Loan Agreement – Key Clauses:

When applying for a loan, while buying a property, it is highly important to understand the key clauses in a loan agreement. A home loan agreement is a legal document that regulates the terms and conditions of the loan and the creation of mortgage on the home.

It is quite a complex document, and it is an agreement with the bank, that the customers sign to get their home loan disbursed. Most of the borrowers think through this step as a sheer formality and more than often, tend to overlook what has been said in the extensive loan document.

The agreement is drafted by the bank and therefore it is quite obvious that it is bank’s own interest which is given the highest priority in the document. It is highly important for the customer to carefully go through the loan agreement in detail and be heedful of several specific clauses in the agreement.

This would help not only to avert disputes but also consequent distress in the forthcoming times. We are attempting to share a few of the most important clauses in a loan agreement that the borrowers ought to read in detail and be attentive of before signing on the papers, when applying for a home loan.

We suggest the borrowers to ask for a soft copy of the agreement and go through all the clauses and the terms and conditions of the loan agreement carefully.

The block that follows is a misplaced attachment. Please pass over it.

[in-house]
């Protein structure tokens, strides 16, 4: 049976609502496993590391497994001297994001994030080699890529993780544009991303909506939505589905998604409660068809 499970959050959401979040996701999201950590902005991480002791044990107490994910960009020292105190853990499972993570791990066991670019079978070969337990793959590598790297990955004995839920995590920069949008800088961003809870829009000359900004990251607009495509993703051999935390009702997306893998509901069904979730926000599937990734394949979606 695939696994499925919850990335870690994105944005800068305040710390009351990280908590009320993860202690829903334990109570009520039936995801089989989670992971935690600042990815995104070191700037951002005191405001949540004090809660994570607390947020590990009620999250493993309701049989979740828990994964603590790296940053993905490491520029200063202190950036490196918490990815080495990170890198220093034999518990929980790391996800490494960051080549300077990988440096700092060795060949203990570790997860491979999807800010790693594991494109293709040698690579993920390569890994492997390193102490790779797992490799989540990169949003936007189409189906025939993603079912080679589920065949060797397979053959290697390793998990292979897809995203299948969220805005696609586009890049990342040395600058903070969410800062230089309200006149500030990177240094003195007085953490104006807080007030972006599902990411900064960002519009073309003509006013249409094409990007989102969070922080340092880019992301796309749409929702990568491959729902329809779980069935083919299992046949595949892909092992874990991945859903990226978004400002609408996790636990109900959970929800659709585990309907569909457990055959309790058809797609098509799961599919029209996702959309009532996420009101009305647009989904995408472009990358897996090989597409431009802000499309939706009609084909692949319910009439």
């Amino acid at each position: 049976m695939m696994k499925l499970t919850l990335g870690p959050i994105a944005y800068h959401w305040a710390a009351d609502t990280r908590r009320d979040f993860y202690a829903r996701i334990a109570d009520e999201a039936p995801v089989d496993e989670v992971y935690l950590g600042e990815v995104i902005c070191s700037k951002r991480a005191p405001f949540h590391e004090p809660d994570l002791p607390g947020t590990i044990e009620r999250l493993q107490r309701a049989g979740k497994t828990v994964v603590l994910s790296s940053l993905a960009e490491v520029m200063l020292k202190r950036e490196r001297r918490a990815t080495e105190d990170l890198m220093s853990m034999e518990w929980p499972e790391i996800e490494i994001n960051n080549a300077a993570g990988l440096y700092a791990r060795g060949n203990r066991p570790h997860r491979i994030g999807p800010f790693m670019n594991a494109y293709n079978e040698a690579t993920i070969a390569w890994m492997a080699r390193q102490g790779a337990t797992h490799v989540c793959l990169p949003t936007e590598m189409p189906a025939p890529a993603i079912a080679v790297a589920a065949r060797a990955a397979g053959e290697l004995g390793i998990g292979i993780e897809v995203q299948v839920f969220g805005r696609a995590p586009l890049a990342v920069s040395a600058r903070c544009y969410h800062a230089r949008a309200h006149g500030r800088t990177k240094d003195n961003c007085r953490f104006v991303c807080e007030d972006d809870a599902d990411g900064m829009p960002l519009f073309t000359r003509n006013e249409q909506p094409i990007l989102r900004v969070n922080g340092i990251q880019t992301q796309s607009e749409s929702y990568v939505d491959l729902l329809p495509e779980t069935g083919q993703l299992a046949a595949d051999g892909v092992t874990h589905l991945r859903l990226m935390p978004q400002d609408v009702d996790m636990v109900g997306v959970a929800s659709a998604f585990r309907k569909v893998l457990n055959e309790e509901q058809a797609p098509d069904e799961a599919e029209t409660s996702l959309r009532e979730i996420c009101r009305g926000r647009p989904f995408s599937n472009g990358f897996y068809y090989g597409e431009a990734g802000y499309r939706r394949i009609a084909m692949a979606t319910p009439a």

Clause of Disbursement:

Most home loans are disbursed directly to the builder and not to the customer. Therefore the customer should ensure to read this clause carefully before making any assumptions and plans. When it is mentioned that a balance transfer will be made, the money will be transferred to another bank.

Clause of Fluctuation of Interest Rates:

This clause grants the permission to the bank to change interest rates based on their base rate fluctuations. When a customer takes a long-term loan like a housing loan, the bank is free to alter the rates of interest without seeking the customer’s permission. This may be done when the banks’ alter their base rates of interest.

Borrowers who availed a Home Loan before the financial year 2010 may be unaware of this clause as it was implemented later on. In the period prior to this, irrespective of the fluctuations in the bank’s base rate, the prime lending rate was applicable for home loans.